THE judge in the Lindsay Birbeck murder trial yesterday lifted a ban on the media naming the teenager who killed her.

We can now reveal, for the first time, that the 17-year-old boy who was found guilty of her murder is called Rocky Marciano Price.

It took a jury of nine women and three men just four and a half hours on Wednesday to find Price, from Accrington, unanimously guilty of killing the teaching assistant.

His identity has been protected until now because English law states any defendant aged under 18 is entitled to anonymity.

It is, however, at the discretion of a judge to lift the order should they deem it in the public interest for a defendant to be named, if members of the media make a request.

Upon hearing the arguments for leaving reporting restrictions in place from junior defence barrister Mark Stuart, and after making her decision to allow the removal of such restrictions, Her Honour Amanda Justice Yip said: "I am unable to conclude there's good reason to keep reporting restrictions.

"They would only be in place for a period of six months, as the defendant will turn 18 in February next year.

"The real public interest exists now, at the time of his conviction and sentencing, and I therefore direct that order be lifted."

He will be sentenced by Mrs Justice Yip on Friday.

Price was born and grew up in Accrington, to a traveller family, and lived not far from Accrington Cemetery in the Whinney Hill area of the town, with his parents, Martina and Creddy Price, and his five siblings.

His mum, 37, and dad, 47, have been present in court at every single hearing their son was required to attend, along with other relatives.

On Wednesday, they looked on from the public gallery while their son appeared via videolink from where he is being remanded at HMP Wetherby, a youth offending institute in West Yorkshire.

On hearing the jury’s verdict, Price’s parents wept outside the courtroom.

Chorley Citizen:

From the outset, jurors and members of the press and public had been told about Price’s learning difficulties and the fact he has autism and ADHD, something which he is medicated for.

He attended The Alternative School in Barnoldswick, and it was here that he learned skills in woodwork and landscape gardening, with teacher Timothy Bradley telling jurors he preferred 'practical things' over academic subjects like maths and English.

The court had heard that Price had a below average IQ level of 65 and would attend his school several afternoons a week, although he would rarely engage in conversation with his teachers or his fellow pupils.

He was described as 'very quiet, pretty much non-verbal' often answering questions with a 'grunt' or a 'shrug of the shoulders', and Mr Bradley said he 'never saw any aggression from him at all'.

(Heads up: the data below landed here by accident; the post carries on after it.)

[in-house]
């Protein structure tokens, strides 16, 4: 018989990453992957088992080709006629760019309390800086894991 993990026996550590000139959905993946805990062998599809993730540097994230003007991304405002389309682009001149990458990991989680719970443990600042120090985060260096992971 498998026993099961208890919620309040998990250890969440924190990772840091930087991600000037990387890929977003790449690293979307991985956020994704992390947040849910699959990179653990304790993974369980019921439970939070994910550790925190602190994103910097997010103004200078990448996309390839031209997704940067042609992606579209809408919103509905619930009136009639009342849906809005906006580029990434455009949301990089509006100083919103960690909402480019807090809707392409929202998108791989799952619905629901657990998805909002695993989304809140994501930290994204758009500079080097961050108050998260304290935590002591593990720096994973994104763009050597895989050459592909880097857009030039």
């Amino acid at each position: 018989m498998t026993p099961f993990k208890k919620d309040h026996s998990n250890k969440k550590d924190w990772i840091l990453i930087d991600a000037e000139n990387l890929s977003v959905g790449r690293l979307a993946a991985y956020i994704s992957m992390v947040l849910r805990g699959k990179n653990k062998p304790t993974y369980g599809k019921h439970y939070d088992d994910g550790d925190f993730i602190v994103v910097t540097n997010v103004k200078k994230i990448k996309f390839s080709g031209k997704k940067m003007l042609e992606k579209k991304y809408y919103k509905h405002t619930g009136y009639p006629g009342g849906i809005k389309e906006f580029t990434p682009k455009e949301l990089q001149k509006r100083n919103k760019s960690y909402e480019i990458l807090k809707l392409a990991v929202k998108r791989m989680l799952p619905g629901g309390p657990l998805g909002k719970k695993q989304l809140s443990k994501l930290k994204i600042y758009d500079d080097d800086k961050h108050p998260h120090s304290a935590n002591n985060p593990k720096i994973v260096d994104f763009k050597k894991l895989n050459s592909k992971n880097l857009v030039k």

In order to spark an interest in academia, those teachers closest to him told jurors they would engage him in 'sneaky teaching', which involved tactics such as dropping simple maths into practical tasks, like asking him to work out the perimeter of a wooden box that he was making.

The court also heard how he enjoyed taking care of chickens, watching Western films and playing on his Xbox.

Mr Bradley told the jury: "He is a very strong walker. We did the bronze Duke of Edinburgh Award with him which involved walking 13km which he would complete no problem.

"He was definitely a strong lad for his age."

However, it was during the trial that jurors head about Price's vulnerabilities and his difficulties with communication and social interaction, which led his teachers to question his alleged involvement in the disappearance of Lindsay Birbeck.

Mr Bradley added: "Sometimes he would do his work sometimes he wouldn’t.

"Sometimes he would just say ‘no’ and would be adamant he wouldn’t do it.

“After getting to know him I knew there was no point in trying to push it if he said ‘no’.

“He could be quite easily led, if he was asked to take something somewhere he would and would not ask a lot of questions about it. I would see him follow somebody’s direction without question sometimes.

“In relation to the footage released by the police following Lindsay’s disappearance my initial thought was that someone had asked him to move the wheelie bin.”

READ > REVEALED: The reason why first Lindsay Birbeck murder trial was halted

In a report produced in 2015, a psychologist assessed Price as having 'limited understanding of his own emotions and his own emotional well-being' and also 'appeared to have little insight into the connection between events and emotions', while a second report in 2016 described the youth as having 'no stranger awareness and needing supervision outside'.

Headteacher Kirsty Swierkowski, who told jurors she had known Price for three-and-a-half years and had taught him on a one-to-one basis, said she 'never had any issues with him in school'.

She said: "He has never caused me any bother whatsoever.

“He never brought money into school. I don’t think money was of concern to him. If he needed anything his family would provide it. He’s not a person who would be motivated by money.

“Rocky has never caused us any issues, which is why it all came as a shock. My initial concerns were with his vulnerabilities and him being open to exploitation.

“He would be asked to do something and sometimes would do it without question.

"His feelings and vocabulary were very limited and he has little insight into the connection between events and emotions.”

Price was convicted of murdering the mother-of-two on Wednesday, but claimed a mystery man had asked him to move and dispose of her body in return for a large sum of cash.

Twelve days after her disappearance, Mrs Birbeck's remains were found in Accrington Cemetery, a place where many of Price's relatives, including his grandfather, who is also named Rocky Marciano Price, are buried.